“When it became evident that Meena wasn’t going to find a replacement job anytime soon, he sent his family back to the village. His kids were in a good school in Delhi, but now they attend the government school in the village,” Kumar says. With no job and, now, with the proposed fee hike, Kumar is afraid Meena might buckle under the pressure. “He has exhausted his savings. He is hanging by a thread,” Kumar says. The fee hike will up his expenses by 50 per cent. “It will push him off the edge,” adds Kumar.

Sai Balaji, former president of the JNU Students’ Union and national secretary of All India Students’ Association, notes, “As per our records, 40 per cent of JNU’s students belong to families with a monthly income of less than ₹12,000. And 70 to 80 per cent students come from families that earn less than ₹20,000 a month.”

JNU’s deprivation point system allows students belonging to backward communities and remote parts of the country a fair chance to study in one of the country’s topmost institutions. So a Dalit girl belonging to the remote Kalahandi region of Odisha has a higher chance of getting into JNU than someone born and raised in a metropolitan city. The fee-hike proposal threatens this very idea, Balaji observes.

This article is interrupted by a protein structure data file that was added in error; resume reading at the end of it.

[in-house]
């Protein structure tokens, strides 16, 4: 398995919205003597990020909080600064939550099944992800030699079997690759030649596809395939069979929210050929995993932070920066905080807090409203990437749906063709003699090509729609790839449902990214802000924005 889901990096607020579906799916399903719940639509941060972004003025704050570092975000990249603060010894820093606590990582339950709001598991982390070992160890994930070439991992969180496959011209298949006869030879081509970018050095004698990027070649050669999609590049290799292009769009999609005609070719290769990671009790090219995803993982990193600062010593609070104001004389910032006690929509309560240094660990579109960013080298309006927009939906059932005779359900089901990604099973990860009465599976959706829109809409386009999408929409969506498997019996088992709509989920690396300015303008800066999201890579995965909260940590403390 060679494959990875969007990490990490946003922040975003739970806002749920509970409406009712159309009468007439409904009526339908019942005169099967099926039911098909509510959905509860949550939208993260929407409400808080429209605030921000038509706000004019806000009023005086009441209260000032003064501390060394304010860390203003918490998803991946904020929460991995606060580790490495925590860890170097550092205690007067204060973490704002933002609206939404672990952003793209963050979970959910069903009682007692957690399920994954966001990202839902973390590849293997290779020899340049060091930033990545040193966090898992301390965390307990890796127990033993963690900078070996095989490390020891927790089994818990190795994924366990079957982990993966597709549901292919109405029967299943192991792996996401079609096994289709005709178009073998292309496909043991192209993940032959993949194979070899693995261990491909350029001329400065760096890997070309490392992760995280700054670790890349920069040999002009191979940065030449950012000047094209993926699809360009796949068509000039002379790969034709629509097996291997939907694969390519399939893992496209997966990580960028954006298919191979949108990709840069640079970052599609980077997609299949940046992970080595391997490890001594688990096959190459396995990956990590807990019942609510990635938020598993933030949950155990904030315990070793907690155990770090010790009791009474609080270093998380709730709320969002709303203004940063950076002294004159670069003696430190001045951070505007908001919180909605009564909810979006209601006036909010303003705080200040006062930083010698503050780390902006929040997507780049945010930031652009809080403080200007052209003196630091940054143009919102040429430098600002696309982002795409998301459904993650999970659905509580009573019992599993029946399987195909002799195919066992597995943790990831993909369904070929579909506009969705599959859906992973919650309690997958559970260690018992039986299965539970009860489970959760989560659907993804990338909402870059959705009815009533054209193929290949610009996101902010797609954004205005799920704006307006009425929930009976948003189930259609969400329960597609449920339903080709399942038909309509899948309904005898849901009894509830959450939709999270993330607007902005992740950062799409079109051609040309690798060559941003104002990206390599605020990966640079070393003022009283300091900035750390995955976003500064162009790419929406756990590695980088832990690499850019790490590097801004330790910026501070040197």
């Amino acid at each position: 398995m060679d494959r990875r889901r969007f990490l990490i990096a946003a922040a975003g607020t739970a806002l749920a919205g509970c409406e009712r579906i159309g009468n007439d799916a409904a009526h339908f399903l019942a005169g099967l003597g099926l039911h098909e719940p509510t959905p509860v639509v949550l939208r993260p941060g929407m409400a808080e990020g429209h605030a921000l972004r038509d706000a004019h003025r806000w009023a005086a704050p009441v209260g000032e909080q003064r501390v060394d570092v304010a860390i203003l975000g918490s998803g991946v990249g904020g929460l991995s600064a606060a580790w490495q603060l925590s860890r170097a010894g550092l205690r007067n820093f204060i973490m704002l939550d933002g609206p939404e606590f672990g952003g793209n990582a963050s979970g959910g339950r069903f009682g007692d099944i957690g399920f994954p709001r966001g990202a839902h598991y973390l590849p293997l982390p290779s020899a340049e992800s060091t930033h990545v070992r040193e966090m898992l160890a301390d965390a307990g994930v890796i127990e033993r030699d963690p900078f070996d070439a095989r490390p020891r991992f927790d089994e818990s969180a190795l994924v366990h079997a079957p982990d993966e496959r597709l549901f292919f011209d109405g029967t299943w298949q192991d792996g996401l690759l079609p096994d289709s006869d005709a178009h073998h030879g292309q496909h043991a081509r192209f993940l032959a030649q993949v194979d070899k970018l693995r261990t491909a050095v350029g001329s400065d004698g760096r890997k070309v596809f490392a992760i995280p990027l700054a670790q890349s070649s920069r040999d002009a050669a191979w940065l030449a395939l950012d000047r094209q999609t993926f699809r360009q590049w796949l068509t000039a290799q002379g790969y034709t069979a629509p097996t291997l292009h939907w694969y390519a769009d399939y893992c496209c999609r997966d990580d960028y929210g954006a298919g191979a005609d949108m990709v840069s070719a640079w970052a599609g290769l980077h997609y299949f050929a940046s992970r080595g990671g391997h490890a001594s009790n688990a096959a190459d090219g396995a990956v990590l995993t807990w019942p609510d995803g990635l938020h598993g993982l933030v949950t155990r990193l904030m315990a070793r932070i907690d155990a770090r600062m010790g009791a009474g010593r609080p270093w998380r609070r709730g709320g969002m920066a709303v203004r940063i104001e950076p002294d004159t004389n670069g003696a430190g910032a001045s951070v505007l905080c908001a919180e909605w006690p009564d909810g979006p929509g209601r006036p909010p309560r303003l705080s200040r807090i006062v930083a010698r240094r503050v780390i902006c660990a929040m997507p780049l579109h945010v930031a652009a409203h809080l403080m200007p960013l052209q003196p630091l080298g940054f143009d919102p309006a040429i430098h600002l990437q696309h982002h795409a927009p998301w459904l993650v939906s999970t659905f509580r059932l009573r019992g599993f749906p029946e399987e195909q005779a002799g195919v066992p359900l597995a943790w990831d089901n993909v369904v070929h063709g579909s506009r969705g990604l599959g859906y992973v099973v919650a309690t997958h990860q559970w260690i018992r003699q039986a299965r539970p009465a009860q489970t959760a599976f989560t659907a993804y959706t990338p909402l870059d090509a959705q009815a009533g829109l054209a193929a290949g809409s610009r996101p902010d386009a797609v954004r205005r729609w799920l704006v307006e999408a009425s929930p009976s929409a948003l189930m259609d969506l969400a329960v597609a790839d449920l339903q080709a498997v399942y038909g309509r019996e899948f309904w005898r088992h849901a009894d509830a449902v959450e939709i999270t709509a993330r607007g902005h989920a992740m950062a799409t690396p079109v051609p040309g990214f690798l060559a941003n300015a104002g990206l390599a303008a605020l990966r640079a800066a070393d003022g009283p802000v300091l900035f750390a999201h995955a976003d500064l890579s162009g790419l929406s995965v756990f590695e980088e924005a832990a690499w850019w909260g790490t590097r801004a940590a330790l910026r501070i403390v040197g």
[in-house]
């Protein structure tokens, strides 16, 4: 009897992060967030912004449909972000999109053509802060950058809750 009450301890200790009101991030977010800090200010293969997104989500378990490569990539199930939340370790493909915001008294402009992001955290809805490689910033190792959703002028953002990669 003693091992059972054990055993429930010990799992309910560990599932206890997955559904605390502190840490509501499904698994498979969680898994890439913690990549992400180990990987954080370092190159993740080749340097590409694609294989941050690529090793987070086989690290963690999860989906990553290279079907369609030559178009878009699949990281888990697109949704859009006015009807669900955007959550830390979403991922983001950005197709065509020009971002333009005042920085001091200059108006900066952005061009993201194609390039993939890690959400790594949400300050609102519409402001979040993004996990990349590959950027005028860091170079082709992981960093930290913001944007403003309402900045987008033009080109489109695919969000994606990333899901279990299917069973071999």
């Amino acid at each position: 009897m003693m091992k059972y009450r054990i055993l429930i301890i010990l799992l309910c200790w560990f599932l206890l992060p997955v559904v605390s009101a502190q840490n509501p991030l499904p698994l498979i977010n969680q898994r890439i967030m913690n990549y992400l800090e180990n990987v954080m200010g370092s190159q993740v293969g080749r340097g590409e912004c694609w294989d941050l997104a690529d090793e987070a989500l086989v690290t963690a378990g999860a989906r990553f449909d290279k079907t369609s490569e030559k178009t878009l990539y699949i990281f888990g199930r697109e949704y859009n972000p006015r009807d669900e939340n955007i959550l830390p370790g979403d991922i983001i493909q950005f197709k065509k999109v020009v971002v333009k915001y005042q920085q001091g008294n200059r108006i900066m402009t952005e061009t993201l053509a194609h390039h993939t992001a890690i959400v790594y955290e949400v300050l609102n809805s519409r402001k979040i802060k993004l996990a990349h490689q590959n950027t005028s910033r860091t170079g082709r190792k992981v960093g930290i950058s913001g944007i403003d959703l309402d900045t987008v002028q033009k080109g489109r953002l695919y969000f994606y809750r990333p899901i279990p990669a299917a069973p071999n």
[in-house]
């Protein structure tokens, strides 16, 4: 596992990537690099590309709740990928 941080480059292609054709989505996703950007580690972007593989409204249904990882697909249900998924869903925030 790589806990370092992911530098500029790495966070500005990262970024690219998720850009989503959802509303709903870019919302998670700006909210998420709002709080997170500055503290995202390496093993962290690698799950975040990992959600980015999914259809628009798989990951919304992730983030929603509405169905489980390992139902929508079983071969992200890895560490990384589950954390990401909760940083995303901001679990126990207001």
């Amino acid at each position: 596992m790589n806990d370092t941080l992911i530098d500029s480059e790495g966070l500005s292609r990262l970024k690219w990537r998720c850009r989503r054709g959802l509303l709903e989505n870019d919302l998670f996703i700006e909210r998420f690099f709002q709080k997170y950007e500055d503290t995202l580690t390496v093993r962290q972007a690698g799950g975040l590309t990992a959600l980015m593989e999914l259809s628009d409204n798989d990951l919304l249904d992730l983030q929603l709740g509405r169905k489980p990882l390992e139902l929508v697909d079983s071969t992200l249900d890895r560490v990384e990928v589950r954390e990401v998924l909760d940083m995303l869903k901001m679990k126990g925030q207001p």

Balaji, a second-year PhD student at the School of International Studies, observes: “Ramjal is a symbol of what JNU stands for. If he cannot study here, we have failed the country, we have failed a democracy.”

It’s been over two weeks since classes were disrupted at JNU over the fee hike. Inside Meena’s silent room, his books with copious handwritten notes on Russian grammar and culture are kept neatly. Outside, there is the growing noise of a student uprising.

In chorus they chant:

“Police ke bacche kahan padhenge?

Army ke bacche kahan padhenge?

Sasti shiksha jahan milegi

Sasti shiksha kahan milegi?


(Where will the children of police officers and soldiers study?

Where education is low-cost,


Shriya Mohan

Published on November 21, 2019